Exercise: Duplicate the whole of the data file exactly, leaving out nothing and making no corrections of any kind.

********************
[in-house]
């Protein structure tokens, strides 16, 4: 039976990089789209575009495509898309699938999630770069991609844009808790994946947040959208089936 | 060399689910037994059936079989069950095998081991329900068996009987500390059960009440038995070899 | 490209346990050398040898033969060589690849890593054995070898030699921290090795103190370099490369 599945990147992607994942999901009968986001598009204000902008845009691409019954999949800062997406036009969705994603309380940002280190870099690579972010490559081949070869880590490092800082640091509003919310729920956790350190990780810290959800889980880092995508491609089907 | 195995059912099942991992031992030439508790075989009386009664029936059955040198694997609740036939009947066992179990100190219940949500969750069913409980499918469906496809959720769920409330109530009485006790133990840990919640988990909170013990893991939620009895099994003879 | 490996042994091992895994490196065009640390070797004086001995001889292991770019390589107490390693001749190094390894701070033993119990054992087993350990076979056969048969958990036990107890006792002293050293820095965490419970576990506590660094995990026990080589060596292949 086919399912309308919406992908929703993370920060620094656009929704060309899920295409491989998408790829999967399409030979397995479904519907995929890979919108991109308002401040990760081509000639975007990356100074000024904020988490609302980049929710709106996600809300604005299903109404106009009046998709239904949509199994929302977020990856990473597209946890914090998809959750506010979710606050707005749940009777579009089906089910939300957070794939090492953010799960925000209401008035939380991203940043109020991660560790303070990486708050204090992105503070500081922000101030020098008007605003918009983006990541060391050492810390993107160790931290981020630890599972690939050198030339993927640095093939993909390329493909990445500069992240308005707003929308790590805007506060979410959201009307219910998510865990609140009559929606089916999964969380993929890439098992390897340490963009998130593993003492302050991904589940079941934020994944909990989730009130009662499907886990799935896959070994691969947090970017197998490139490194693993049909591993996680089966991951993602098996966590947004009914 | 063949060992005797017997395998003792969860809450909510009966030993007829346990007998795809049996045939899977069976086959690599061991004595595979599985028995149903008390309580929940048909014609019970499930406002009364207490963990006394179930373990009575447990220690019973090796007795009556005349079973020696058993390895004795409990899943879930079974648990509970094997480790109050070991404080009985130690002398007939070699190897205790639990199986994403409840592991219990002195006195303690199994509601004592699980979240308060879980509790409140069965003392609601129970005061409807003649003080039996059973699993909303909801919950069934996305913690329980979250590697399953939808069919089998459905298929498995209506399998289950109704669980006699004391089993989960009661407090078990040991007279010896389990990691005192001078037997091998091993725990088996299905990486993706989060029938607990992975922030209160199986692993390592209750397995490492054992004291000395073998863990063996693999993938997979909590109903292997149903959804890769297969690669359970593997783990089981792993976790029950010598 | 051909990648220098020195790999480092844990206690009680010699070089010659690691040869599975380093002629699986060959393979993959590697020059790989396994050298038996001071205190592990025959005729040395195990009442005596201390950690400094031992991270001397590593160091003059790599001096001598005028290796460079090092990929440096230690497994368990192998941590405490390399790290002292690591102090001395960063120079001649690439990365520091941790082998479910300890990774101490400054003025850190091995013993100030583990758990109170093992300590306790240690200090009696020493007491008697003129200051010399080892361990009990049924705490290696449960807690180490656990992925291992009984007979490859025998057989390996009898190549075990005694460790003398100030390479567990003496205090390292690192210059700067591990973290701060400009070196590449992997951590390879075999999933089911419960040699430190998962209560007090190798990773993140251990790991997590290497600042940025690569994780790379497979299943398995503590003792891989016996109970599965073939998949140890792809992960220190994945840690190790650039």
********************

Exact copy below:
[in-house]
């Protein structure tokens, strides 16, 4: 039976990089789209575009495509898309699938999630770069991609844009808790994946947040959208089936 | 060399689910037994059936079989069950095998081991329900068996009987500390059960009440038995070899 | 490209346990050398040898033969060589690849890593054995070898030699921290090795103190370099490369 599945990147992607994942999901009968986001598009204000902008845009691409019954999949800062997406036009969705994603309380940002280190870099690579972010490559081949070869880590490092800082640091509003919310729920956790350190990780810290959800889980880092995508491609089907 | 195995059912099942991992031992030439508790075989009386009664029936059955040198694997609740036939009947066992179990100190219940949500969750069913409980499918469906496809959720769920409330109530009485006790133990840990919640988990909170013990893991939620009895099994003879 | 490996042994091992895994490196065009640390070797004086001995001889292991770019390589107490390693001749190094390894701070033993119990054992087993350990076979056969048969958990036990107890006792002293050293820095965490419970576990506590660094995990026990080589060596292949 086919399912309308919406992908929703993370920060620094656009929704060309899920295409491989998408790829999967399409030979397995479904519907995929890979919108991109308002401040990760081509000639975007990356100074000024904020988490609302980049929710709106996600809300604005299903109404106009009046998709239904949509199994929302977020990856990473597209946890914090998809959750506010979710606050707005749940009777579009089906089910939300957070794939090492953010799960925000209401008035939380991203940043109020991660560790303070990486708050204090992105503070500081922000101030020098008007605003918009983006990541060391050492810390993107160790931290981020630890599972690939050198030339993927640095093939993909390329493909990445500069992240308005707003929308790590805007506060979410959201009307219910998510865990609140009559929606089916999964969380993929890439098992390897340490963009998130593993003492302050991904589940079941934020994944909990989730009130009662499907886990799935896959070994691969947090970017197998490139490194693993049909591993996680089966991951993602098996966590947004009914 | 063949060992005797017997395998003792969860809450909510009966030993007829346990007998795809049996045939899977069976086959690599061991004595595979599985028995149903008390309580929940048909014609019970499930406002009364207490963990006394179930373990009575447990220690019973090796007795009556005349079973020696058993390895004795409990899943879930079974648990509970094997480790109050070991404080009985130690002398007939070699190897205790639990199986994403409840592991219990002195006195303690199994509601004592699980979240308060879980509790409140069965003392609601129970005061409807003649003080039996059973699993909303909801919950069934996305913690329980979250590697399953939808069919089998459905298929498995209506399998289950109704669980006699004391089993989960009661407090078990040991007279010896389990990691005192001078037997091998091993725990088996299905990486993706989060029938607990992975922030209160199986692993390592209750397995490492054992004291000395073998863990063996693999993938997979909590109903292997149903959804890769297969690669359970593997783990089981792993976790029950010598 | 051909990648220098020195790999480092844990206690009680010699070089010659690691040869599975380093002629699986060959393979993959590697020059790989396994050298038996001071205190592990025959005729040395195990009442005596201390950690400094031992991270001397590593160091003059790599001096001598005028290796460079090092990929440096230690497994368990192998941590405490390399790290002292690591102090001395960063120079001649690439990365520091941790082998479910300890990774101490400054003025850190091995013993100030583990758990109170093992300590306790240690200090009696020493007491008697003129200051010399080892361990009990049924705490290696449960807690180490656990992925291992009984007979490859025998057989390996009898190549075990005694460790003398100030390479567990003496205090390292690192210059700067591990973290701060400009070196590449992997951590390879075999999933089911419960040699430190998962209560007090190798990773993140251990790991997590290497600042940025690569994780790379497979299943398995503590003792891989016996109970599965073939998949140890792809992960220190994945840690190790650039």